Michael Starks was the most desired pledge this fall among members of Sigma Nu fraternity chapter at Utah State University. As the 18-year-old freshman's "reward," a posse of sisters from the sorority next door "kidnapped" Starks to kick off a night of drinking that ended with Starks' death early Friday, according to members of the Starks family.
The tragedy stemmed from an induction routine other fraternity brothers endured in past years, claims Starks' older brother George, a Salt Lake City book publisher and coffee shop owner. That scenario was divulged during an impromptu discussion between George Starks and a Sigma Nu member on the fraternity lawn the day after paramedics responded to a 911 call to find the USU freshman unresponsive from acute alcohol poisoning, George Starks says.
Logan police Capt. Jeff Curtis said Friday that a 19-year-old woman provided fatal amounts of alcohol to Michael Starks. The woman, also believed to be a USU student, has not been arrested, Curtis said. He didn't know if she was a member of the next-door sorority, Chi Omega.
Curtis blamed Starks' death on hazing, a crime under Utah law. Prosecutors are awaiting toxicology results and have not yet filed any charges, according to the Cache County Attorney's Office.
Investigators are still trying to determine whether other students -- in addition to the 19-year-old, whose name was not released -- supplied alcohol to Starks.
"At this point in time, we have interviewed several people involved, probably 20-plus," Curtis said. "There could be some charges with other students. The investigation has become widespread."
Meanwhile, USU President Stan Albrecht on Tuesday indefinitely suspended Sigma Nu and the Chi Omega sorority as student organizations.
"President Albrecht has also instructed the university attorney to conduct an investigation and initiate appropriate action in accordance with the USU Student Code, which specifically prohibits hazing of, or by, USU students," the university announced in a statement.
Chi Omega's leadership in Memphis also suspended activities at USU's chapter on Wednesday, mirroring an earlier move by Sigma Nu executives in Lexington, Va. Both organizations have emphasized their zero-tolerance stance toward hazing and alcohol abuse and have vowed to investigate their chapters' role.
Chi Omega and Sigma Nu's USU members declined to answer questions Monday and ordered news media off their properties, directing queries to national headquarters.
"We have heard that members of the Chi Omega chapter at Utah State may have been with Michael Starks the night before his death; however, we have not confirmed if any, or how many, of our members may have been involved," Chi Omega executive director Anne Emmerth said Tuesday. "We are encouraging any of our members who may have information to cooperate fully with the ongoing police investigation. We will partner with the university in their investigation and I, myself, will be on the ground in Logan Monday to determine if there was further Chi Omega involvement."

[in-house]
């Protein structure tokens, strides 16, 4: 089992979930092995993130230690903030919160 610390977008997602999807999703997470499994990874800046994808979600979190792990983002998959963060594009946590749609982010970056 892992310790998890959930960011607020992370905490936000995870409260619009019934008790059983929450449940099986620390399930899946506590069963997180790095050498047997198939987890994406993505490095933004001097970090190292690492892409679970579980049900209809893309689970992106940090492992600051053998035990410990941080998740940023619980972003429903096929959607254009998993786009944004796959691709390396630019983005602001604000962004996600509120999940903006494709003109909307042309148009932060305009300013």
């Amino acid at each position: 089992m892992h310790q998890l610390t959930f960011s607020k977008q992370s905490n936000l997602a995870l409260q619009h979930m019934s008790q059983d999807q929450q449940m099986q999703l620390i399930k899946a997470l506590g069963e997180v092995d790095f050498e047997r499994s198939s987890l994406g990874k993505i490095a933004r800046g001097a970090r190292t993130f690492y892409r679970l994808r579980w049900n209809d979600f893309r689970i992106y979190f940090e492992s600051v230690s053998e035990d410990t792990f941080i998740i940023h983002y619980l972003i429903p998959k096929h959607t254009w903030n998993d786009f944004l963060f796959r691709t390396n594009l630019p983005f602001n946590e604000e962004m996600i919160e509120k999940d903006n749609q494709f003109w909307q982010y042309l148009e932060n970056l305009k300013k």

Reached Wednesday in Virginia, Sigma Nu executive director Brad Beacham, who had already returned from Logan, said he could not comment until his staff concludes its own investigation.
Starks' death occurred during the week fraternity pledges were sealing their commitments to Sigma Nu. Starks, an on-campus dorm resident and recent graduate of Judge Memorial High School in Salt Lake City, was staying at the fraternity.
"They had taken his cell phone away. He was to have only contact with professors and fraternity brothers," George Starks said in an interview Wednesday, the day after his brother was buried. Last Saturday, George retrieved his brother's laptop, clothing and sleeping bag from the Sigma Nu house.
"There wasn't even a bed in there," he said. "It was like Lord of the Flies in there."
USU Greek members were shocked by Michael Stark's death and skeptical of the hazing allegations.
"Our fraternity was shut down because of hazing and it took 15 years to get started again," USU freshman Mark Speth said. "If hazing occurs there is very serious punishment, not only at the university level but from the national office."
Speth, a 27-year-old Iraq War veteran and member of Delta Sigma Pi since 2002, lauded USU's 308-member Greek community for its commitment to public service and character-building mission.
"I have met a lot of wonderful people worldwide I wouldn't have a chance to meet if I weren't a member," he said. "Whenever something bad happens, people point to the fraternities and sororities because of the bad images they've had over the years."
Tribune reporter Melinda Rogers contributed to this story.